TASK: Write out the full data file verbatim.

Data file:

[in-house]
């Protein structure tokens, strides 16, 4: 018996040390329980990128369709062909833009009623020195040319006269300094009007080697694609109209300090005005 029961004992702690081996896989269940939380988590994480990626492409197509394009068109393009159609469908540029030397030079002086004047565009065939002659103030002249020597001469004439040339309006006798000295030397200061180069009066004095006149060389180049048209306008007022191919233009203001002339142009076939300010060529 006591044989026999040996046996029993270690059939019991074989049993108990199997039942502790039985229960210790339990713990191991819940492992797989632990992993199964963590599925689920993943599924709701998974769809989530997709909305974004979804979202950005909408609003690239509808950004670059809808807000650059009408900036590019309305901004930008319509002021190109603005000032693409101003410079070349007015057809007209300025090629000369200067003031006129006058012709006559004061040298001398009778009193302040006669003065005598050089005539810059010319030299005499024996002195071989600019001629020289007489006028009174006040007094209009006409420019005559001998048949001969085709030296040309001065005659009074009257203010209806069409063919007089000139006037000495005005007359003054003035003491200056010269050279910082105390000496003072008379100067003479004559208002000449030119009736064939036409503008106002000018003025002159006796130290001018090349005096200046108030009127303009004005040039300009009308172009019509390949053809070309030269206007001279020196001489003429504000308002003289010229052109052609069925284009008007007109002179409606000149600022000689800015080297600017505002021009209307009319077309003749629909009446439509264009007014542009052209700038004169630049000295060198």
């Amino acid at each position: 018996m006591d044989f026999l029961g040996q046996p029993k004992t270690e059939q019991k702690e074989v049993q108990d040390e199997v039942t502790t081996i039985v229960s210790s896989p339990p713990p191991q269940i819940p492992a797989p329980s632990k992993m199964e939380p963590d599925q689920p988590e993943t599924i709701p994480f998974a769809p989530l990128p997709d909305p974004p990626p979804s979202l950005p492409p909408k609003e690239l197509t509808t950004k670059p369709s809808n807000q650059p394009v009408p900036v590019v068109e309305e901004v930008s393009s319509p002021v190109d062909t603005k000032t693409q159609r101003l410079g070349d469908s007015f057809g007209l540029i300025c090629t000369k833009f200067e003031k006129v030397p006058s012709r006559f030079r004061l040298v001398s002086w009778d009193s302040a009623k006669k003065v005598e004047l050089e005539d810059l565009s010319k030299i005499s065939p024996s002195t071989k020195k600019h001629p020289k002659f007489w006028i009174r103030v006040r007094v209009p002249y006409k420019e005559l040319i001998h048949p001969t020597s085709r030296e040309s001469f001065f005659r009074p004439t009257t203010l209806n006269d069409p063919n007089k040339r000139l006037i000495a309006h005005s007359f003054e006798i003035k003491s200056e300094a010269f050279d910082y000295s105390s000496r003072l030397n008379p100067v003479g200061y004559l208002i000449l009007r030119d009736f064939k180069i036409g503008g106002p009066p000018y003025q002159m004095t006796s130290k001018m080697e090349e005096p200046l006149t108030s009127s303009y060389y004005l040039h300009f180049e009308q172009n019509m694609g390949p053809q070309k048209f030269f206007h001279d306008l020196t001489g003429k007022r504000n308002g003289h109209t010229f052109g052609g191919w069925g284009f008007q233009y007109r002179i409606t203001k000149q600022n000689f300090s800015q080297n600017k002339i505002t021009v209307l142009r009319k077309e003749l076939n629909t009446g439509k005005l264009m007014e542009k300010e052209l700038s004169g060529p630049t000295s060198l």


[in-house]
């Protein structure tokens, strides 16, 4: 018996040390329980990128369709062909833009009623020195040319006269300094009007080697694609109209300090005005 029961004992702690081996896989269940939380988590994480990626492409197509394009068109393009159609469908540029030397030079002086004047565009065939002659103030002249020597001469004439040339309006006798000295030397200061180069009066004095006149060389180049048209306008007022191919233009203001002339142009076939300010060529 006591044989026999040996046996029993270690059939019991074989049993108990199997039942502790039985229960210790339990713990191991819940492992797989632990992993199964963590599925689920993943599924709701998974769809989530997709909305974004979804979202950005909408609003690239509808950004670059809808807000650059009408900036590019309305901004930008319509002021190109603005000032693409101003410079070349007015057809007209300025090629000369200067003031006129006058012709006559004061040298001398009778009193302040006669003065005598050089005539810059010319030299005499024996002195071989600019001629020289007489006028009174006040007094209009006409420019005559001998048949001969085709030296040309001065005659009074009257203010209806069409063919007089000139006037000495005005007359003054003035003491200056010269050279910082105390000496003072008379100067003479004559208002000449030119009736064939036409503008106002000018003025002159006796130290001018090349005096200046108030009127303009004005040039300009009308172009019509390949053809070309030269206007001279020196001489003429504000308002003289010229052109052609069925284009008007007109002179409606000149600022000689800015080297600017505002021009209307009319077309003749629909009446439509264009007014542009052209700038004169630049000295060198």
């Amino acid at each position: 018996m006591d044989f026999l029961g040996q046996p029993k004992t270690e059939q019991k702690e074989v049993q108990d040390e199997v039942t502790t081996i039985v229960s210790s896989p339990p713990p191991q269940i819940p492992a797989p329980s632990k992993m199964e939380p963590d599925q689920p988590e993943t599924i709701p994480f998974a769809p989530l990128p997709d909305p974004p990626p979804s979202l950005p492409p909408k609003e690239l197509t509808t950004k670059p369709s809808n807000q650059p394009v009408p900036v590019v068109e309305e901004v930008s393009s319509p002021v190109d062909t603005k000032t693409q159609r101003l410079g070349d469908s007015f057809g007209l540029i300025c090629t000369k833009f200067e003031k006129v030397p006058s012709r006559f030079r004061l040298v001398s002086w009778d009193s302040a009623k006669k003065v005598e004047l050089e005539d810059l565009s010319k030299i005499s065939p024996s002195t071989k020195k600019h001629p020289k002659f007489w006028i009174r103030v006040r007094v209009p002249y006409k420019e005559l040319i001998h048949p001969t020597s085709r030296e040309s001469f001065f005659r009074p004439t009257t203010l209806n006269d069409p063919n007089k040339r000139l006037i000495a309006h005005s007359f003054e006798i003035k003491s200056e300094a010269f050279d910082y000295s105390s000496r003072l030397n008379p100067v003479g200061y004559l208002i000449l009007r030119d009736f064939k180069i036409g503008g106002p009066p000018y003025q002159m004095t006796s130290k001018m080697e090349e005096p200046l006149t108030s009127s303009y060389y004005l040039h300009f180049e009308q172009n019509m694609g390949p053809q070309k048209f030269f206007h001279d306008l020196t001489g003429k007022r504000n308002g003289h109209t010229f052109g052609g191919w069925g284009f008007q233009y007109r002179i409606t203001k000149q600022n000689f300090s800015q080297n600017k002339i505002t021009v209307l142009r009319k077309e003749l076939n629909t009446g439509k005005l264009m007014e542009k300010e052209l700038s004169g060529p630049t000295s060198l």